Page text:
Survey: Food and beverage firms bullish on sales and profits despite challenges
Recently surveyed food and beverage companies are optimistic about 2017 sales and profits, with most anticipating significant sales increases for the second consecutive year, according to a report from Mazars. Better 2017 sales were anticipated by 83% of the participants, the report noted, while 74% expected increased net profits.
The food and beverage companies surveyed indicated confidence that their sales will increase 21% this year compared to 2016, and they projected their net profits will rise by 16%. Respondents — drawn from more than 200 companies across the food and beverage industry — predicted growth based on current industry trends favoring both private label and healthy/nutritious foods.
Most survey participants were manufacturers and wholesalers/distributors, but the group also included restaurateurs and retailers/supermarkets.
While the food and beverage firms participating in the Mazars survey were optimistic about this year's sales and profits, they can't ignore ongoing disruption in the industry caused by mergers and acquisitions, consumers flexing their purchasing options, declining U.S. food prices, expected increases in the costs of goods and expenses to cover food safety requirements.
Louis Biscotti, global food and beverage practice leader for Mazar USA, and Brian Todd, president and CEO of The Food Institute, presented the survey results during a Sept. 7 webcast. They agreed mergers and acquisitions have become more important to large firms that have seen sales slump in recent years. Many companies are on the lookout for opportunities to buy into, and specialize in, a smaller segment of the market where they have a chance to expand.
Todd said the institute had tallied a 17% jump in M&A activity during the first half of this year.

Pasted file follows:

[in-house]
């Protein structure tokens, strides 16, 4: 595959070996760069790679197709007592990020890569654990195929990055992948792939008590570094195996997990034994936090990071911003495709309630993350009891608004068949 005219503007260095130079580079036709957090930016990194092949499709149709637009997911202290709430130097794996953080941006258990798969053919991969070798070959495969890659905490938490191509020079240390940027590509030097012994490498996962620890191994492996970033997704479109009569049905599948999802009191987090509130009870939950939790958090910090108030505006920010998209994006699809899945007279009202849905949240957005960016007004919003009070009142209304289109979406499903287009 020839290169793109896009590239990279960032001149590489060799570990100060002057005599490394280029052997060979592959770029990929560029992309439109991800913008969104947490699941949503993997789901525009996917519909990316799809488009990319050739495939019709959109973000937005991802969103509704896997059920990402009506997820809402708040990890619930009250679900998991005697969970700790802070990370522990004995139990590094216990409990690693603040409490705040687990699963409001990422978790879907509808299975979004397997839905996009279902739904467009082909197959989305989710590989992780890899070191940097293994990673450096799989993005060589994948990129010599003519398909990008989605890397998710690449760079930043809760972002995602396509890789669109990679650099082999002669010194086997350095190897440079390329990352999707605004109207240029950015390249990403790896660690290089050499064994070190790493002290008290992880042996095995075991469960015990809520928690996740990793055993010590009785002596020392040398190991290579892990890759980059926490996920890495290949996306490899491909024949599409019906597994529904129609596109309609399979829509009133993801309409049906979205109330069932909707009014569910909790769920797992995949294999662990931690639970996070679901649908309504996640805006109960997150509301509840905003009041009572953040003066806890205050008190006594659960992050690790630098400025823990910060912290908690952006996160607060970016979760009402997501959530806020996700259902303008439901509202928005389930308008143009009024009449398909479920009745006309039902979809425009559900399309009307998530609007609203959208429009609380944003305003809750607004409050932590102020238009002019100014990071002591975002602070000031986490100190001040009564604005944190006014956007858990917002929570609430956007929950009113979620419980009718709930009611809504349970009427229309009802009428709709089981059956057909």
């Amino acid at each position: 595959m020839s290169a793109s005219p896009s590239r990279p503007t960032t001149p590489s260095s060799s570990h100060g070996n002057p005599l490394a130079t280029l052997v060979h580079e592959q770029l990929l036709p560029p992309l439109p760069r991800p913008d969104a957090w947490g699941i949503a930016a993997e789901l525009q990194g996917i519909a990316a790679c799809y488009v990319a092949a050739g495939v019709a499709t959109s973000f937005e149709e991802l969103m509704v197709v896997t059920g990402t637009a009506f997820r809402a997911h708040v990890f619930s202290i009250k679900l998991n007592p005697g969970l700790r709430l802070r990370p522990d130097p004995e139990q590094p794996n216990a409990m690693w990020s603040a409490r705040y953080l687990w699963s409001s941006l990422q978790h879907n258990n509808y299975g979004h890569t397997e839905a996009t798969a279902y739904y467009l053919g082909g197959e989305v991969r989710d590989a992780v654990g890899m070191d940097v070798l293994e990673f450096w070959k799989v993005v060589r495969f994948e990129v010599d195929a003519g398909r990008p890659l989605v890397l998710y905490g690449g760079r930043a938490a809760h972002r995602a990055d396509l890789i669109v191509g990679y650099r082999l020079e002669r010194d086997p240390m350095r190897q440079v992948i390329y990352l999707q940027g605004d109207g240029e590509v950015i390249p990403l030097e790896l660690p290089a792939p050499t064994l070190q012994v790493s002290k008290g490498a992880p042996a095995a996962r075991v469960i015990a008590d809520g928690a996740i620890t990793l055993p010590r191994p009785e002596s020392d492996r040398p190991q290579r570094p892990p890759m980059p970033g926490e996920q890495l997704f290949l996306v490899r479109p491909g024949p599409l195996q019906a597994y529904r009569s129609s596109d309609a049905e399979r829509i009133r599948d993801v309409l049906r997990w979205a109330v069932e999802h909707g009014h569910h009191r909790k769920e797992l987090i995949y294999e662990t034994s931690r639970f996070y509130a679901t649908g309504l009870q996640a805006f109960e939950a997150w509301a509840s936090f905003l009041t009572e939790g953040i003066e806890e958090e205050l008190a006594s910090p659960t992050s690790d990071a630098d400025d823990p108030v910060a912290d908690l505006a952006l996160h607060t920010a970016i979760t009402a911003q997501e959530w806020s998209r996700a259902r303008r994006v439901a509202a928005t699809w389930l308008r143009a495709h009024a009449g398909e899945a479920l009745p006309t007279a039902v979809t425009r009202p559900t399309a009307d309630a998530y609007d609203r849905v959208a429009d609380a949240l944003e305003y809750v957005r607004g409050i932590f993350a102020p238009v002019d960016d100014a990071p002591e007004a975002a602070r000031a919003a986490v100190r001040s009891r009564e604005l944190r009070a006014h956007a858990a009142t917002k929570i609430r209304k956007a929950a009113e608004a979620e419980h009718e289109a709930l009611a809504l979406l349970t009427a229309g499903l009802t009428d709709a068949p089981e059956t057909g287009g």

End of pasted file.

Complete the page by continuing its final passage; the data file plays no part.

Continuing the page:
"The big news this year is the Whole Foods/Amazon deal, which dominated the news, but it's certainly one deal out of many out there," he said. "Over the past five or six years, we've seen more activity in that area than anywhere else."
He cited Unilever's purchase of tea maker Pukka Herbs, Nestle's acquisition of plant-based foods manufacturer Sweet Earth, Tyson's purchase of AdvancePierre Foods, Post's acquisition of Weetabix, JAB Holdings buying Panera Bread Co. and Hershey's purchase of snack brand Krave Pure Foods.
"What I've seen as well is that larger companies used to only look at companies doing $100 million in sales or more in terms of acquisitions. Now they're looking at smaller firms," Biscotti noted.
Declining food prices also are a concern for food and beverage firms. Erratic weather patterns pose another challenge. "With agriculture, it's what Mother Nature has in store for us and that can change on a dime," he said. "Hurricane Harvey could have impacts on beef prices. With Hurricane Irma, we don't know exactly where that goes."
Online shopping and social media are other areas where food and beverage companies are keeping a wait-and-see attitude. Todd and Biscotti expect increased investment in developing new products, demand for healthier, all-natural and organic foods and beverages, and continued interest in more locally grown produce.
A final area of interest is the increased federal regulations mandated for the food and beverage industry by the Food Safety Modernization Act.
"With FSMA, companies are putting more on that front, and justifiably so, although the U.S. has had the safest food supply in the world," Todd said. "It's costly and we've only scratched the surface on that. Companies will be getting food safety people on staff and tracing food back to the source, which is what FDA will be requiring."
Despite the generally optimistic tone of the survey results, food and beverage companies can plan only so far when it comes to income and expenses. They have little to no control over other developments, which creates an inevitable degree of uncertainty.
As Biscotti put it, "The disruption in the marketplace is the greatest I've seen in my 30 years in the industry."